During their last meeting, the Board of Mayor and Aldermen adopted a resolution requesting the cooperation of state officials to allow the city to use inmate workers as it did for many years in the past.
Mayor Tommy Irwin said the resolution makes the case that the arrangement “is a win-win — the state taxpayer doesn’t have to pay a dime. The county will not have to pay a dime. The city will reimburse the county.”
The city and county were headed toward such an arrangement last year until the Mississippi Department of Corrections informed the city that it is not allowed by law.
The city wants 10 to 12 inmate laborers who could work garbage routes and perform other duties as they have in the past.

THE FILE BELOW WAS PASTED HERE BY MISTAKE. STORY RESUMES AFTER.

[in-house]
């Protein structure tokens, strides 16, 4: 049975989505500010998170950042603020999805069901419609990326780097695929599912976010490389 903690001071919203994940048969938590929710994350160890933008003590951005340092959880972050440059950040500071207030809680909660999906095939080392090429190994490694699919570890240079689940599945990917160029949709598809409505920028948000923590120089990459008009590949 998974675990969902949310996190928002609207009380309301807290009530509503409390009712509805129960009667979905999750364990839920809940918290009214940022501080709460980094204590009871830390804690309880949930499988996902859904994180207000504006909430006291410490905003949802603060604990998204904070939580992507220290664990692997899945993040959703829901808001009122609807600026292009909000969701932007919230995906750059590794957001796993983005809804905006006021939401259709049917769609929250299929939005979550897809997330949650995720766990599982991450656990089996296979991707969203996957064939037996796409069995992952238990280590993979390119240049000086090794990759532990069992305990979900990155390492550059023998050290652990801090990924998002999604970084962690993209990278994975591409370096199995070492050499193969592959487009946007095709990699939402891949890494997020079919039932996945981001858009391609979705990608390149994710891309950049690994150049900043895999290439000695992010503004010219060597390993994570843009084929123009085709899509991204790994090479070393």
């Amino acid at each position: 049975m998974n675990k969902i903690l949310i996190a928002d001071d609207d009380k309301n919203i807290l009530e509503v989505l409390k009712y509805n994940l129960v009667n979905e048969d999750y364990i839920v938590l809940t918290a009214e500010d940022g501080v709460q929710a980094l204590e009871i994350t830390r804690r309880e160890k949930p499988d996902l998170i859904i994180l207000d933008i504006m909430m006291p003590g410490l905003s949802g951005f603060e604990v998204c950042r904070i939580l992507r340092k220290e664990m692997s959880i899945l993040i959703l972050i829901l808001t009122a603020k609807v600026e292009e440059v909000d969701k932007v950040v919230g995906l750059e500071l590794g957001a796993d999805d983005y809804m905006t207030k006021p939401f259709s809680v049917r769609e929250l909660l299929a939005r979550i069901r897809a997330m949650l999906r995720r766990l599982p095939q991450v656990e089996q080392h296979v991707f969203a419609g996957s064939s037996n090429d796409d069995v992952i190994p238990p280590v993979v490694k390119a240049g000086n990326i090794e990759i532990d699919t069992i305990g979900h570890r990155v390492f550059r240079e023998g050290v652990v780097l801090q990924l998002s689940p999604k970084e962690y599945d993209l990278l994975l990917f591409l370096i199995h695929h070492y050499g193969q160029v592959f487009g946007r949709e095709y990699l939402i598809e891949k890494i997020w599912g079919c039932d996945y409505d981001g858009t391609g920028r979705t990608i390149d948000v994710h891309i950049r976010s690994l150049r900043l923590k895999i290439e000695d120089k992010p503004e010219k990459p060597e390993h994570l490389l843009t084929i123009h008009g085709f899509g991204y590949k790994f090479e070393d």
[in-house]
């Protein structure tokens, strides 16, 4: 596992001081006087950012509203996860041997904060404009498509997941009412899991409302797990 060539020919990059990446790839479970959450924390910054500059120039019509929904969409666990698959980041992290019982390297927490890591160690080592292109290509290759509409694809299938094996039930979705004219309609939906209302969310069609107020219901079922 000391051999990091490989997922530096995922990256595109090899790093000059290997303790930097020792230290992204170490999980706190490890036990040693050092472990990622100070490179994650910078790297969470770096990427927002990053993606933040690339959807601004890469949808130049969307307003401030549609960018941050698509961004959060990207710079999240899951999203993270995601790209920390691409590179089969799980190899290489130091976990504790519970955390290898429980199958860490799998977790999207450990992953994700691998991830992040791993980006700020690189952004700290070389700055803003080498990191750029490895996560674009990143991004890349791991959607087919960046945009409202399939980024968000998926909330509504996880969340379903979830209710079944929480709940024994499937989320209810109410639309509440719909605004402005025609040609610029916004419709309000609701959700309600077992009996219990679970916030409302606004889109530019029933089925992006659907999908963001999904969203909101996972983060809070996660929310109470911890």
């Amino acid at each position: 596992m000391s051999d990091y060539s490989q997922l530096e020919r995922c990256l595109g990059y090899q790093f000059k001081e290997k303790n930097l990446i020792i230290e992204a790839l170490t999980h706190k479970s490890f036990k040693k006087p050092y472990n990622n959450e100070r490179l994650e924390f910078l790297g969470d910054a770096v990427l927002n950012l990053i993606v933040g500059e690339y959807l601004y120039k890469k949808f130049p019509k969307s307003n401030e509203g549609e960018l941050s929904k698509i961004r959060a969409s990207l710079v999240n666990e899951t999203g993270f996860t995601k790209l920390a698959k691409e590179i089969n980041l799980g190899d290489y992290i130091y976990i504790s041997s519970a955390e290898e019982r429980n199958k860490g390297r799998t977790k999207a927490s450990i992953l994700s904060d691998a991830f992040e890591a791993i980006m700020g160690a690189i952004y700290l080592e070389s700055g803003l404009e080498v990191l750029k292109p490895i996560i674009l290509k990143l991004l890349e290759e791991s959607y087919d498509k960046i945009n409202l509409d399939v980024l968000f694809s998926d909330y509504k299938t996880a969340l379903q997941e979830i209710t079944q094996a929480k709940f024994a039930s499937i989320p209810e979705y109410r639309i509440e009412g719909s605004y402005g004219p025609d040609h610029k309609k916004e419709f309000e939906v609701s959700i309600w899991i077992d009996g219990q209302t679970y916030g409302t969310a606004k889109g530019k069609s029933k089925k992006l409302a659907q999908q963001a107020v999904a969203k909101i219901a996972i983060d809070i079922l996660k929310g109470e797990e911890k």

“We’re used to seeing inmates on the back of garbage trucks,” said Irwin. “We’re used to seeing them out working in the community, which we feel is a good thing.”
While the city has hired several full-time workers to offset the loss of inmate laborers, it would be a big hit to the budget to hire as many as are needed, he said.
“Such a program is beneficial to all in that it allows the City of Corinth to perform a required public function at an efficient cost to its residents and allows taxes not to be increased for this purpose,” states the resolution. “Such a program also is beneficial to the State of Mississippi in that it relieves the State of Mississippi of the burden of paying for the housing of qualified State inmates who are utilized to perform this public function and related permitted public functions.”
State inmates in community work centers provided 2,451,393 hours of labor, worth an estimated $17,772,600, for cities, counties, state agencies and charitable organizations during fiscal year 2012, according to the Mississippi Department of Corrections. The joint work program has since ended.